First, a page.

Take a minute and think about how we have changed the way we purchase goods and services, consume media and even transfer money over the past five years. Whilst in the past we would faithfully await our favorite programs on a particular television channel, we now go ahead and download or stream what we would prefer to watch and tune in to television stations mainly for comprehensive news updates or programming that isn’t available online, which is very minimal.
Remember the pre internet era when your phone was the only means you could call and SMS your friends and family? Now we have applications such as Whatsapp where you can form groups that serve as conference rooms for family communication, landlord and tenant conversations, internal communications in organizations just to name a few. Gone are the days when you would have numerous phone numbers of various taxi drivers in different areas just in case you needed to move around. All you need now is an app that connects you to hundreds of taxis at the push of a button through services like Uber, Little cabs, Mondo etc.
This disruption that has resulted from advancements in technology has given rise to a new breed of individuals whose lifestyle and practices mostly revolve around their mobile phones and tech. This new segment of consumers widely referred to as millennials who are between the ages of 18-34 is posing new opportunities and challenges for brands who need to communicate with them.
This disruption has also forced media agencies who are tasked with coming up with creative ways of reaching this target group, to craft innovative messaging within relevant channels in order to reach them in their increasingly “online lives”.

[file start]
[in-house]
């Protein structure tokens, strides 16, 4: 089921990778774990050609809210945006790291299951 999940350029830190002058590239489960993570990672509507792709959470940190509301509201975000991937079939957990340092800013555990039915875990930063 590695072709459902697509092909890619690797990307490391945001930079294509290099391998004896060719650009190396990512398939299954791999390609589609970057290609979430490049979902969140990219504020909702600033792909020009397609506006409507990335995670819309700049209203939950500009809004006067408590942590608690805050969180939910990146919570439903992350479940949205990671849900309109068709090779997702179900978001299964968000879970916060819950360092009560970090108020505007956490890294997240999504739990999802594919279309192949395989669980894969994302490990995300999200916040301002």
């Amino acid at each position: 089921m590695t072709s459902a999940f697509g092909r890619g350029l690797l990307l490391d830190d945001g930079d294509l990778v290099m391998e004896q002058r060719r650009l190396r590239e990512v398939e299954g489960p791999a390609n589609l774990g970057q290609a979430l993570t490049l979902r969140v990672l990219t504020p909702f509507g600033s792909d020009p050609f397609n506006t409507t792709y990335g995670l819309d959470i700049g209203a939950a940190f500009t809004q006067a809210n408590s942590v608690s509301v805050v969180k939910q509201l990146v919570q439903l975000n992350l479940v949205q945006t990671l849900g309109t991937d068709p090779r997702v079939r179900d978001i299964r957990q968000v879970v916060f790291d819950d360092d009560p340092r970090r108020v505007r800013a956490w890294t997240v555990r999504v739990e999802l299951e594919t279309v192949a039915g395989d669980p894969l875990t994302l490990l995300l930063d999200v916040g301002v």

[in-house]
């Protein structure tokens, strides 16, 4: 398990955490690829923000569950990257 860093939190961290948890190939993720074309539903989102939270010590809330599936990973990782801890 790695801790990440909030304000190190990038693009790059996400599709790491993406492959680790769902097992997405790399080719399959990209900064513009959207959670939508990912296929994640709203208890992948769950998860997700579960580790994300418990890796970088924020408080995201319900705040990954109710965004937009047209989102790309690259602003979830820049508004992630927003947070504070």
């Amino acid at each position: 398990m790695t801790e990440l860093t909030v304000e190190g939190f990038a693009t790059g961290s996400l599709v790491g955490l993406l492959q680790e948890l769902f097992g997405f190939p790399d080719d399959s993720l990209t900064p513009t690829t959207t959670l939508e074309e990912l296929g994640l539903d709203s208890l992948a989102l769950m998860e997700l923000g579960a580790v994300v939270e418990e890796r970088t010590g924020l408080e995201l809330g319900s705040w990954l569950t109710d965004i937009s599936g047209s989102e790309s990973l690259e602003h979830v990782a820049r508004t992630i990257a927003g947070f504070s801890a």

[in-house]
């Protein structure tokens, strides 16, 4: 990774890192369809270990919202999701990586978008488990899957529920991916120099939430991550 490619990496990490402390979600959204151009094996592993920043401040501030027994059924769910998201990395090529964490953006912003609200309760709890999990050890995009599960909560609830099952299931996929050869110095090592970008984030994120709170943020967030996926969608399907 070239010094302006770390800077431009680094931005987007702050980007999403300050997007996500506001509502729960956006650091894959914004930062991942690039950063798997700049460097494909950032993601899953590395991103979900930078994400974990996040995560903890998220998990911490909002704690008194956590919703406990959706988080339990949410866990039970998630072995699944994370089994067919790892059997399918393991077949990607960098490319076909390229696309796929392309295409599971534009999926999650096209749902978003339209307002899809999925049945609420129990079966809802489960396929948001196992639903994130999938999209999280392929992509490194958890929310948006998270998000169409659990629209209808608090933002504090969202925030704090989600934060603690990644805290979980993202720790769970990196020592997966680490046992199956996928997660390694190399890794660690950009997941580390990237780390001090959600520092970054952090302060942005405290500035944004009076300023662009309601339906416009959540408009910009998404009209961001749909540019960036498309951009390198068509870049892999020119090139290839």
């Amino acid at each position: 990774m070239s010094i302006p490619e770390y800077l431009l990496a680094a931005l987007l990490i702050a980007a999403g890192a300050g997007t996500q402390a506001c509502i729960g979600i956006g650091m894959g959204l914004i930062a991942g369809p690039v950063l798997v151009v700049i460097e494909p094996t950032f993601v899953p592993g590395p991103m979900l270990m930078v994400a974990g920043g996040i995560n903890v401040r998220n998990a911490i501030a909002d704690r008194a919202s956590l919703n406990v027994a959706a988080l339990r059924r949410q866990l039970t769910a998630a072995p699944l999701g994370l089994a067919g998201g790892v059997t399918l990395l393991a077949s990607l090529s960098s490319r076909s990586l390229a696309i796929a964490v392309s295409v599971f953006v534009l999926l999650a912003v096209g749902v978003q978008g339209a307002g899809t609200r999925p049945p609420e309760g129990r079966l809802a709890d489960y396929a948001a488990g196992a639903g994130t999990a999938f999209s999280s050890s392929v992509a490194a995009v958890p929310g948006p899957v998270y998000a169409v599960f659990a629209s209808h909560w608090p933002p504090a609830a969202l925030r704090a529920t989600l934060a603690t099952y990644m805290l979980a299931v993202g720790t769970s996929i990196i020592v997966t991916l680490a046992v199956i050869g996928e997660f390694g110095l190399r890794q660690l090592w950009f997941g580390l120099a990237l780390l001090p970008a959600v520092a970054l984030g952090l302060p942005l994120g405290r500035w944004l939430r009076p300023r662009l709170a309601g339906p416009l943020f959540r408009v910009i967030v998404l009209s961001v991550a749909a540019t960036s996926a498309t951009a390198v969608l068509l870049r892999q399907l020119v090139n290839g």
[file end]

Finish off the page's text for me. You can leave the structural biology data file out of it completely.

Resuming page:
Worse still or even better, depending on how you look at it, Kenyans are very receptive to technology and are adapting the digital economy concept faster than other East African regional states. It shouldn’t come as a surprise that the East Africa power house receives a budget of sixty percent from Carat, East Africa’s leading media agency.
The advertising world has evolved from an era of per second billing to costs per lead and costs per acquisition. In the past, for example, companies in insurance, banking and mortgage sectors would take prime time space ‘to get the largest audience’. However, they can now simply pay for advertising that leads to quantifiable business outcomes.
“In other words, Carat can set a benchmark cost for leads to banks based on previous lead generation campaigns allowing them to see exactly how many leads their budget affords them on similar platforms and audiences – this is a far cry from placing a display ad on a webpage and hoping it achieves lead generation. We have ran and managed performance buying in more developed markets over the years and we see it also catching up in Kenya.” Stated Samantha Kipury, media director, Carat
Where traditional advertising methods still thrive, brands can now experience better engagement with their target audiences as well as improvement on ROI. Posterscope, also part of Dentsu Aegis Network, conducted an out of home audit in 2010 that makes them the only media agency with monitoring, scoring and performance evaluation tools in East Africa.
Carat Kenya following suit in April 2017 is also going to launch its own proprietary research that gives insight into attitudinal information for multiple segment groups. To put this into perspective, with the data in the market now, you can only analyse viewing habits of people according to their age, region and income group. With CCS, the Consumer Connection Study, Carat will be able to tell how these people feel about different brands, why they watch the media they watch (not just when) and their values, attitudes and beliefs and buying behavior.